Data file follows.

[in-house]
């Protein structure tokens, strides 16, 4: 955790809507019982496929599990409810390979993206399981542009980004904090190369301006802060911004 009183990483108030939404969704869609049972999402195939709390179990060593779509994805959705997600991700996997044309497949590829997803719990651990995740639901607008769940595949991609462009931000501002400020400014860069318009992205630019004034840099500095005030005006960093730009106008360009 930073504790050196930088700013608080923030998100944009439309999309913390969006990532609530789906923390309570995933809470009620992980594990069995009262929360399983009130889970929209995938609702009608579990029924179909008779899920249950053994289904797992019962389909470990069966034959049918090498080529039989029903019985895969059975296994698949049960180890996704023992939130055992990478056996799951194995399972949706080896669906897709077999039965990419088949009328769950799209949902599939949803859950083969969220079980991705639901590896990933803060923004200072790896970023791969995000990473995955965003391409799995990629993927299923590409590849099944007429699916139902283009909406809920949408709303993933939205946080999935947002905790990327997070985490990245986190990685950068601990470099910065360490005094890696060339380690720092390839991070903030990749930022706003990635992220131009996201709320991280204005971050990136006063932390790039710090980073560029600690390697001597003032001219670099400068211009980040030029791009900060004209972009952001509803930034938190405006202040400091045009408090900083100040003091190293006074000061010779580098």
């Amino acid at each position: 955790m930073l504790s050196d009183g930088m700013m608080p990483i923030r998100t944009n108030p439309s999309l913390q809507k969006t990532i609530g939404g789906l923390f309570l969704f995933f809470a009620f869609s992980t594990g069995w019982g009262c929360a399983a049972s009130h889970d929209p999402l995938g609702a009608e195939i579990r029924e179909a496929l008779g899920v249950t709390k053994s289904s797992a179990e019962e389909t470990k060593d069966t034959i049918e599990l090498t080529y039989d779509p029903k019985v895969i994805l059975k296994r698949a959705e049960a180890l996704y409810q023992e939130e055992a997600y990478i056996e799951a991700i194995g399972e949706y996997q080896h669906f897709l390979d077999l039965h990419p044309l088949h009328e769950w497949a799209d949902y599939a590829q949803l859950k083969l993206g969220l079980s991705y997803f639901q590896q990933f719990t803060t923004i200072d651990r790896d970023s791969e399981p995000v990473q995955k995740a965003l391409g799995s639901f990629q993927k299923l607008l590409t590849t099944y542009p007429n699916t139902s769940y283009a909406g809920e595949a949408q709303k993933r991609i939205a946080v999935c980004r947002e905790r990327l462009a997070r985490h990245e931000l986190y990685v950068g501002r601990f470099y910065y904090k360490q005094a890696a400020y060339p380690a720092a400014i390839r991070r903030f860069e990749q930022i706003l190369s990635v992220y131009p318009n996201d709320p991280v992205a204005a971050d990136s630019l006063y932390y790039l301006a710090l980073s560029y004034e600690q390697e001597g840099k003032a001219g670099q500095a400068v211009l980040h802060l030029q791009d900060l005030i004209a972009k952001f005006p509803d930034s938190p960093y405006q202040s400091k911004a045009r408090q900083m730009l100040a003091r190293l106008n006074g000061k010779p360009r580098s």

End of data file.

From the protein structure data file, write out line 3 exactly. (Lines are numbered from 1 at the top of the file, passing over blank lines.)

């Amino acid at each position: 955790m930073l504790s050196d009183g930088m700013m608080p990483i923030r998100t944009n108030p439309s999309l913390q809507k969006t990532i609530g939404g789906l923390f309570l969704f995933f809470a009620f869609s992980t594990g069995w019982g009262c929360a399983a049972s009130h889970d929209p999402l995938g609702a009608e195939i579990r029924e179909a496929l008779g899920v249950t709390k053994s289904s797992a179990e019962e389909t470990k060593d069966t034959i049918e599990l090498t080529y039989d779509p029903k019985v895969i994805l059975k296994r698949a959705e049960a180890l996704y409810q023992e939130e055992a997600y990478i056996e799951a991700i194995g399972e949706y996997q080896h669906f897709l390979d077999l039965h990419p044309l088949h009328e769950w497949a799209d949902y599939a590829q949803l859950k083969l993206g969220l079980s991705y997803f639901q590896q990933f719990t803060t923004i200072d651990r790896d970023s791969e399981p995000v990473q995955k995740a965003l391409g799995s639901f990629q993927k299923l607008l590409t590849t099944y542009p007429n699916t139902s769940y283009a909406g809920e595949a949408q709303k993933r991609i939205a946080v999935c980004r947002e905790r990327l462009a997070r985490h990245e931000l986190y990685v950068g501002r601990f470099y910065y904090k360490q005094a890696a400020y060339p380690a720092a400014i390839r991070r903030f860069e990749q930022i706003l190369s990635v992220y131009p318009n996201d709320p991280v992205a204005a971050d990136s630019l006063y932390y790039l301006a710090l980073s560029y004034e600690q390697e001597g840099k003032a001219g670099q500095a400068v211009l980040h802060l030029q791009d900060l005030i004209a972009k952001f005006p509803d930034s938190p960093y405006q202040s400091k911004a045009r408090q900083m730009l100040a003091r190293l106008n006074g000061k010779p360009r580098s």